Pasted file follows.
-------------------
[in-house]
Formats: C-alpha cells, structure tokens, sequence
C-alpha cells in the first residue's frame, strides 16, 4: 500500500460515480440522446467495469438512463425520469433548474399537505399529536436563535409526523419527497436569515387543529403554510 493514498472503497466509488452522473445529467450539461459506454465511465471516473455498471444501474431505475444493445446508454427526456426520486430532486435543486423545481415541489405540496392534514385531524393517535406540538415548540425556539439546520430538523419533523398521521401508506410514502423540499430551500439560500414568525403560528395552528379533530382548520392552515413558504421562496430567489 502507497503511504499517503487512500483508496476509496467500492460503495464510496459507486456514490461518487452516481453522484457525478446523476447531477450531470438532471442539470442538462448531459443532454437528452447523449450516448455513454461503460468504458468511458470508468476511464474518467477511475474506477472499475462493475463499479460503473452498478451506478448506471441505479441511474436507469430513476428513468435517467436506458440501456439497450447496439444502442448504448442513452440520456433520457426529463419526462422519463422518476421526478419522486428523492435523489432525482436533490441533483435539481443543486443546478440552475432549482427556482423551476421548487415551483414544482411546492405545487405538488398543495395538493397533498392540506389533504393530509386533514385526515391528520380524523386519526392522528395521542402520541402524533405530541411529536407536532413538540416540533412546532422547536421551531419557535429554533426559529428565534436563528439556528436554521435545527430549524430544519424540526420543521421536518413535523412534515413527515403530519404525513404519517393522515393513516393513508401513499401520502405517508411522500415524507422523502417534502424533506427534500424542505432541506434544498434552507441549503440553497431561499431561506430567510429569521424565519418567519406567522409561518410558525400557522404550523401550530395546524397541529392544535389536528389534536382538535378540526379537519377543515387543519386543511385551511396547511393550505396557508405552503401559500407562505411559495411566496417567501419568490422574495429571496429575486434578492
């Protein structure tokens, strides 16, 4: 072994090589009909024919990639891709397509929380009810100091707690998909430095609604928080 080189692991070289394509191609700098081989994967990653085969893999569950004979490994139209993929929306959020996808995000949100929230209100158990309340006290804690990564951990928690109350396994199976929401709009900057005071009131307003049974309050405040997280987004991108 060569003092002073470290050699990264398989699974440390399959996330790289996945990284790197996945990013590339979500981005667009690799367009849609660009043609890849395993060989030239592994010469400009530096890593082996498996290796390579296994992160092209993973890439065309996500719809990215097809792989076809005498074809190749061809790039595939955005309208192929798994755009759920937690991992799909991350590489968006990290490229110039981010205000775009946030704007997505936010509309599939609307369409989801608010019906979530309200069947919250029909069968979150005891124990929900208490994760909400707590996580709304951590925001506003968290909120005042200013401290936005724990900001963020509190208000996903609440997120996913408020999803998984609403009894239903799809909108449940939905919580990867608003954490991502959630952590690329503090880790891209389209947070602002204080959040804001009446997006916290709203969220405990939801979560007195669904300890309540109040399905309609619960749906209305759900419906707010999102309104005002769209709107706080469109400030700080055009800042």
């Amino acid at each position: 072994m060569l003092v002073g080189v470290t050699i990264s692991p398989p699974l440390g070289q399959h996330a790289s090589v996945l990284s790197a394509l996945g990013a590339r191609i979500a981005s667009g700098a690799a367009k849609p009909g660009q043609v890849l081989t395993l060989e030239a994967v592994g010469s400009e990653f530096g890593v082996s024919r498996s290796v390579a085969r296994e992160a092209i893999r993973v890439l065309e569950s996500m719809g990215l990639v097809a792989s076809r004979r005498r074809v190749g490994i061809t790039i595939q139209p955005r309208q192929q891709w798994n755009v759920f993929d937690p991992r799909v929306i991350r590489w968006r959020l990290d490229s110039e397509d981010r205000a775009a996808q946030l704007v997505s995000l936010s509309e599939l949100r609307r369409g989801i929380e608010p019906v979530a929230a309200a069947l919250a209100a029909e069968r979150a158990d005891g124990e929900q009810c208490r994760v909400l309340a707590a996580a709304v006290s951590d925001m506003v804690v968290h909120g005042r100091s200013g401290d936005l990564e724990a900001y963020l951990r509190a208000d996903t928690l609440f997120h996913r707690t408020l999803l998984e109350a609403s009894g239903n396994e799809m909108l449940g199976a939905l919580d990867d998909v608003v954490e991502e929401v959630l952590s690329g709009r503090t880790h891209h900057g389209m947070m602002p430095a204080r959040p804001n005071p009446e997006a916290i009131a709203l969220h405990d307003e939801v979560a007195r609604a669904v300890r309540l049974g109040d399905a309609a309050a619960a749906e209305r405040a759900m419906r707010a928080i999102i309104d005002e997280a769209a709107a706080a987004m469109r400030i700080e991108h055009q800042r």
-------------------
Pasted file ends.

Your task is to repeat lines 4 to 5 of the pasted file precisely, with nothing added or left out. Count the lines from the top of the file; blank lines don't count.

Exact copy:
């Protein structure tokens, strides 16, 4: 072994090589009909024919990639891709397509929380009810100091707690998909430095609604928080 080189692991070289394509191609700098081989994967990653085969893999569950004979490994139209993929929306959020996808995000949100929230209100158990309340006290804690990564951990928690109350396994199976929401709009900057005071009131307003049974309050405040997280987004991108 060569003092002073470290050699990264398989699974440390399959996330790289996945990284790197996945990013590339979500981005667009690799367009849609660009043609890849395993060989030239592994010469400009530096890593082996498996290796390579296994992160092209993973890439065309996500719809990215097809792989076809005498074809190749061809790039595939955005309208192929798994755009759920937690991992799909991350590489968006990290490229110039981010205000775009946030704007997505936010509309599939609307369409989801608010019906979530309200069947919250029909069968979150005891124990929900208490994760909400707590996580709304951590925001506003968290909120005042200013401290936005724990900001963020509190208000996903609440997120996913408020999803998984609403009894239903799809909108449940939905919580990867608003954490991502959630952590690329503090880790891209389209947070602002204080959040804001009446997006916290709203969220405990939801979560007195669904300890309540109040399905309609619960749906209305759900419906707010999102309104005002769209709107706080469109400030700080055009800042």
């Amino acid at each position: 072994m060569l003092v002073g080189v470290t050699i990264s692991p398989p699974l440390g070289q399959h996330a790289s090589v996945l990284s790197a394509l996945g990013a590339r191609i979500a981005s667009g700098a690799a367009k849609p009909g660009q043609v890849l081989t395993l060989e030239a994967v592994g010469s400009e990653f530096g890593v082996s024919r498996s290796v390579a085969r296994e992160a092209i893999r993973v890439l065309e569950s996500m719809g990215l990639v097809a792989s076809r004979r005498r074809v190749g490994i061809t790039i595939q139209p955005r309208q192929q891709w798994n755009v759920f993929d937690p991992r799909v929306i991350r590489w968006r959020l990290d490229s110039e397509d981010r205000a775009a996808q946030l704007v997505s995000l936010s509309e599939l949100r609307r369409g989801i929380e608010p019906v979530a929230a309200a069947l919250a209100a029909e069968r979150a158990d005891g124990e929900q009810c208490r994760v909400l309340a707590a996580a709304v006290s951590d925001m506003v804690v968290h909120g005042r100091s200013g401290d936005l990564e724990a900001y963020l951990r509190a208000d996903t928690l609440f997120h996913r707690t408020l999803l998984e109350a609403s009894g239903n396994e799809m909108l449940g199976a939905l919580d990867d998909v608003v954490e991502e929401v959630l952590s690329g709009r503090t880790h891209h900057g389209m947070m602002p430095a204080r959040p804001n005071p009446e997006a916290i009131a709203l969220h405990d307003e939801v979560a007195r609604a669904v300890r309540l049974g109040d399905a309609a309050a619960a749906e209305r405040a759900m419906r707010a928080i999102i309104d005002e997280a769209a709107a706080a987004m469109r400030i700080e991108h055009q800042r």